How To Celebrate HANUKKAH – pt. 2

Yesterday in How To Celebrate Hanukkah, Pt. 1, we talked about what Hanukkah is. Today we'll talk about the importance of the Menorah.

What Is a Hanukkah Menorah?

It’s a special 9 Branched Menorah- Called a Hanukkiah. Wide assortments of hanukkiahs, as well as candles, are available for purchase in many shops and on any Judaica website, or they are very simple to create at home. In all styles, the ninth candle, the shammash or servant candle, should be higher than the others or set slightly apart, to the front, middle or side.

When to Light?

The candles are usually lit at nightfall but, if it is necessary to wait for family members to gather, any time during the night is fine. The main consideration is to have as many of one.s family, as well as friends, together as possible to enjoy the experience on any given night. Ideally, the candles should burn for 30 minutes; during which time no work should be done – and the TV should be switched off! The blessings are said, songs can be sung, gifts given, food enjoyed and games played. It’s time to remember and celebrate the miracles of our God and to appreciate the miracle of one another.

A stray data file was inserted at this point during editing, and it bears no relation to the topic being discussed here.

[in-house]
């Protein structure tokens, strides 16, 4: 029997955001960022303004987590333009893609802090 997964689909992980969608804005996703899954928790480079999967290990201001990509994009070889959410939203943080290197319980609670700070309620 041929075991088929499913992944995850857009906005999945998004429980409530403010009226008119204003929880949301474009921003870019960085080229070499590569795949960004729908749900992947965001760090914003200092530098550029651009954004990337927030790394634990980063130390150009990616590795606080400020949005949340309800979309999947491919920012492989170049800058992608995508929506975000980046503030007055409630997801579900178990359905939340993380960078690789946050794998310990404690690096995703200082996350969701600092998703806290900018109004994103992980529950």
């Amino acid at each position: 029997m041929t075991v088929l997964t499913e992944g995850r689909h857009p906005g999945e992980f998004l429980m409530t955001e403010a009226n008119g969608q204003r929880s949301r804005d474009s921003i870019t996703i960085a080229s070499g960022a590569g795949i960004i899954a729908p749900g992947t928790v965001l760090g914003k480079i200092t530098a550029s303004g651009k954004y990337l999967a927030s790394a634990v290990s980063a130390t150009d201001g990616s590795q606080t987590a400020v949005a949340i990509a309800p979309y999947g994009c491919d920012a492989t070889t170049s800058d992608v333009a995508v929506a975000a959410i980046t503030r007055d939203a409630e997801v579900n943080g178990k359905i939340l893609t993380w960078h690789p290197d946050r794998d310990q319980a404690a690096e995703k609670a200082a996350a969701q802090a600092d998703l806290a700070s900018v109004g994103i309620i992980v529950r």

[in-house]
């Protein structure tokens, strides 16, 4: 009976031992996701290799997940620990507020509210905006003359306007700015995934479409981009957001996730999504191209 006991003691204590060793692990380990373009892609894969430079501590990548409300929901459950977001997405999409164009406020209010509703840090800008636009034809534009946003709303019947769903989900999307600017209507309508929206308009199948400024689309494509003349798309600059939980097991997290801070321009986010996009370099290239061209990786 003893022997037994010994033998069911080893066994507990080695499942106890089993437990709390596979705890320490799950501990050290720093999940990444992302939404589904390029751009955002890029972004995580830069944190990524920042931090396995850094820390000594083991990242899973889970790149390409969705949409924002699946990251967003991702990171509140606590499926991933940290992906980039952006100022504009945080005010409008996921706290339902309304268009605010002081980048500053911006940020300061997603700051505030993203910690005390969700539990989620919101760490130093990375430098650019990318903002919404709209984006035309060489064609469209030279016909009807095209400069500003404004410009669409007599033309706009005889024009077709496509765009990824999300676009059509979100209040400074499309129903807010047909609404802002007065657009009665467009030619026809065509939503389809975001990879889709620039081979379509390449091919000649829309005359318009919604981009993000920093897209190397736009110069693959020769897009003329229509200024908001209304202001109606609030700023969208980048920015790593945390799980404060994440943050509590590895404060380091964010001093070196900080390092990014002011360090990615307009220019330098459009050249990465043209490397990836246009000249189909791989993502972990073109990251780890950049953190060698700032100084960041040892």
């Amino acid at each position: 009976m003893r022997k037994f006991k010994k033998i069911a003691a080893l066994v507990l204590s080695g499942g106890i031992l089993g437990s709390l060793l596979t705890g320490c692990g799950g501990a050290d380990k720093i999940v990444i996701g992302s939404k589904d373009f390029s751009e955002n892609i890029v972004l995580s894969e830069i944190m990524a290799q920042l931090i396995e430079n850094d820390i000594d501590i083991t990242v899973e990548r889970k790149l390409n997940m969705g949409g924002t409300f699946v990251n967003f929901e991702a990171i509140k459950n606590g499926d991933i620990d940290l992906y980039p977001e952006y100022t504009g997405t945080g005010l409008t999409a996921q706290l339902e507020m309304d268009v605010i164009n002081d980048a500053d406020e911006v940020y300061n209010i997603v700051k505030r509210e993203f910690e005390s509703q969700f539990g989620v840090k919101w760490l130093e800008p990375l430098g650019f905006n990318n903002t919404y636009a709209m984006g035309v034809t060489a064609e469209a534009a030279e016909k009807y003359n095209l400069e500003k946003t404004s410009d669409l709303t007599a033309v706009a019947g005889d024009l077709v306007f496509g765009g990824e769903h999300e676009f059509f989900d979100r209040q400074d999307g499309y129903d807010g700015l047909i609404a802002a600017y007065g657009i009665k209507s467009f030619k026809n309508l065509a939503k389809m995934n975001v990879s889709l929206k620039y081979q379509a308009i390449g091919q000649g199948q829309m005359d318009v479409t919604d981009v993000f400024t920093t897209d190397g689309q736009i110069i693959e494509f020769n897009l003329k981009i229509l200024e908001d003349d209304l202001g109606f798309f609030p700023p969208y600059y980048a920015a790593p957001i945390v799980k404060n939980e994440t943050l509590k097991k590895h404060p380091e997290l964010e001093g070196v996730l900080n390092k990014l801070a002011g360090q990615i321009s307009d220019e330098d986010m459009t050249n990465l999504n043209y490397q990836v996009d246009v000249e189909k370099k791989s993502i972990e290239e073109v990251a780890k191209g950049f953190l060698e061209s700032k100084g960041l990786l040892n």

Where to Light?

A major lesson of Hanukkah is one that Yeshua illustrated well in his teaching: You are the light of the world. A city set on a hill cannot be hid. Nor do men light a lamp and put it under a bushel, but on a stand, and it gives light to all in the house. Let your light so shine before men, that they may see your good works and give glory to your Father who is in heaven. (Matthew 5:14-16)    In Israel, many people light candles outside in special glass boxes built for a hanukkiah. The beautiful one pictured here, in the Old City of Jerusalem, highlights the restored, biblical cities and towns on a map of Israel as “jewels” in the Land.  Jerusalem is a diamond, to the left of the flame of the shammash, Hebron is a square ruby south-west of Jerusalem, Tiberias is a sapphire on the left shore of the Sea of Galilee in the north. More often it is lit in a window, and facing a public street if possible. If for some reason the hanukkiah cannot be lit by a window, it may be lit inside the house on a table, where its light shines forth upon the members of the household.

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